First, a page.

For example, for a credit panel having three variable fields of credit limit, balance, and max balance, the values associated with each such field of the credit panel are stored in a corresponding section of the variable pool. Accordingly, with respect to the reference to variable pool A in FIG. 4, this corresponds to the section of the variable pool 36 containing the data values in the fields of the panel A, the customer panel of FIG. 5. Similarly, reference to variable pool B in FIG. 4 indicates the section of the variable pool 36 containing variables of fields associated with the credit panel.
Now that an overview of the interrelationship and operation between the panel executor 32 and procedure executor 34 has been provided, a more detailed but generalized discussion of their operation will follow with reference to FIG. 3. FIG. 3 is intended to show this transfer of control and flow between the procedure executor 34, navigation/controller 30, and panel executor 32 in a typical execution of a Panel X which occasions the running of a Procedure Y. Thus, flow is shown temporally in the direction of a time axis 82 with navigator, panel executor and procedure executor function columns 84, 86, and 88, respectively, having entries showing respective functions performed by these components as a function of time during the running of the Panel X and Procedure Y.
Thus, in the illustration, if it is desired for the database program 26 of the system 10 to run a panel, 90, the Query Manager code module containing the navigator 30 will cause the navigator 30 to locate the particular panel code and, by means of the call 42, to call code running the particular panel to be executed by the panel executor 32 as shown at step 92 wherein the panel executes. During the running of the panel by the panel executor 32, a user may occasion the selection of a panel action which requires the running of a procedure, as shown at reference numeral 94 of FIG. 3. It will be recalled that the panel executor 32 is structured such that it will detect that code is necessary to be run which it cannot execute (i.e., the panel action, inasmuch as the panel executor executes the panel, not a procedure).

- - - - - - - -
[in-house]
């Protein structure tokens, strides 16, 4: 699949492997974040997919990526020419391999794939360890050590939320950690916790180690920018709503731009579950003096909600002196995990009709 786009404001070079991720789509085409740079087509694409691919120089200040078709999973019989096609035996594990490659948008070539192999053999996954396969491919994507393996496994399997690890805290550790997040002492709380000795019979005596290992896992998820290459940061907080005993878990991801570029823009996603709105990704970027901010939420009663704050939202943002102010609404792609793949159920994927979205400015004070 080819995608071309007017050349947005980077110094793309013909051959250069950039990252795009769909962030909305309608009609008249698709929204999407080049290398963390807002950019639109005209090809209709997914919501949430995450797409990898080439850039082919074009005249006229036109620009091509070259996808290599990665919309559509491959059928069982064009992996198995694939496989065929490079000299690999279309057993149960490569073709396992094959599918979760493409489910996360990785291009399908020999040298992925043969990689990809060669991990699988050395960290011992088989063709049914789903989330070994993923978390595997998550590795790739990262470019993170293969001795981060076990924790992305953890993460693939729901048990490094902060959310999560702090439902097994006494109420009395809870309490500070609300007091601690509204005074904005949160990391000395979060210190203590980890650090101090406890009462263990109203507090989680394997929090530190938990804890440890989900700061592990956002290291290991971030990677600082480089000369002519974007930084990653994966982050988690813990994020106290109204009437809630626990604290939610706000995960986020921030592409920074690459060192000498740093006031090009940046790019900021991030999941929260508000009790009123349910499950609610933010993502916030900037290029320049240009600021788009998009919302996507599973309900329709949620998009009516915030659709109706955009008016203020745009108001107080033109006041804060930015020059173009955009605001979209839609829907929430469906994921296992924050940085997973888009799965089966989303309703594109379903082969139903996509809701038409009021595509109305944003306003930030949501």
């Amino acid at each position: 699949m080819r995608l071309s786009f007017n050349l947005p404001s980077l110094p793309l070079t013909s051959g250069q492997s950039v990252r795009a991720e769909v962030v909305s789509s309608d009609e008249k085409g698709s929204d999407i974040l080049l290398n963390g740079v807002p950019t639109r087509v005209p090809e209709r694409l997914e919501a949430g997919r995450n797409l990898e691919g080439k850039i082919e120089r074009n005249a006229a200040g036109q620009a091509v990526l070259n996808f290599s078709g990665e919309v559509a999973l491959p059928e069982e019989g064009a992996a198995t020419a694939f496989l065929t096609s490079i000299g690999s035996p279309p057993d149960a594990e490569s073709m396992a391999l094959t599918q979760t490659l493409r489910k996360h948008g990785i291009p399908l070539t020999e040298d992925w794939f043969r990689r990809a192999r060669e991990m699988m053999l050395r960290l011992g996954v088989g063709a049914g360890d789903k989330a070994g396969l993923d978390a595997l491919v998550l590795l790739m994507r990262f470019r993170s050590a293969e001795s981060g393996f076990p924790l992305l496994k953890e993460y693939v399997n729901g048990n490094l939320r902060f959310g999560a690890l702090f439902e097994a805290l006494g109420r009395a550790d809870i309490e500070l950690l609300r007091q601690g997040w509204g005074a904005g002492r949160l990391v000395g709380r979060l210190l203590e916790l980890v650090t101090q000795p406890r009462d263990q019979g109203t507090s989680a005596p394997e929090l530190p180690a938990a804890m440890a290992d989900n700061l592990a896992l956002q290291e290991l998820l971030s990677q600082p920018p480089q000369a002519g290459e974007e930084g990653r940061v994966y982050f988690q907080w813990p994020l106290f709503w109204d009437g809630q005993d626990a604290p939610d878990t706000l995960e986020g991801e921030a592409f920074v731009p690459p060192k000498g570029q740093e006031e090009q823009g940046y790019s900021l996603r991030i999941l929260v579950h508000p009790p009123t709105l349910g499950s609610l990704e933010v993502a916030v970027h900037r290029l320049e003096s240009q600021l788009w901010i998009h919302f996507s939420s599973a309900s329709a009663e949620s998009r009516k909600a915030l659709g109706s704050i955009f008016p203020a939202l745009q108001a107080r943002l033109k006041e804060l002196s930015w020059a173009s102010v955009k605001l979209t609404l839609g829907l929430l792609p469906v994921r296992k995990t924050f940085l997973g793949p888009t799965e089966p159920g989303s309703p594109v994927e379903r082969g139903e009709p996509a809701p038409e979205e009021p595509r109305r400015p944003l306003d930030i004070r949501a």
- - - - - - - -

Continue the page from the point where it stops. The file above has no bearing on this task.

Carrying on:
Accordingly, the panel executor 32 exits via 44, FIG. 2, returning back to the navigator 30 as shown at 96 in FIG. 3, thereby communicating to the navigator that it is necessary to run the particular Procedure. The navigator, thus, in turn, initiates a call 38, FIG. 2, to the procedure executor 34 as shown at reference numeral 98, FIG. 3, whereupon the procedure executor 34 runs each line of logic in the Procedure (such as those of FIGS. 6-9), as indicated at 100, FIG. 4. It will be recalled that inside the Procedure a Panel Action may be encountered, 102, such as a "Next" which is something which is desired to be done to the particular panel being run. However, inasmuch as the procedure executor 34 cannot process such Panel Actions, the procedure executor 34 provides a return code 40 to the navigator 30 whereby the navigator is instructed that the procedure executor 34 has a Panel Action to be run (which of course cannot be run by the procedure executor 34). This step is indicated at 104 of FIG. 3.
The procedure executor has thus instructed the navigator to run the panel executor again in the same panel previously run by passing control back to the navigator and indicating that the procedure executor has been called to process an action and not to initiate execution. The navigator, in response, by issuing a call 42 again will cause a return to the Panel X with the specified Panel Action obtained from the Procedure being executed by the procedure executor 34, as shown at 106 of FIG. 3. The particular Panel Action is thence executed by the panel executor 32 at 108. Normally, the panel executor would process the action at 108, effect the change, and return control back to the navigator 30 which, in turn, would transfer control back to the procedure executor 34 to complete the Procedure processing including the rest of its logic embodied in the particular Procedure.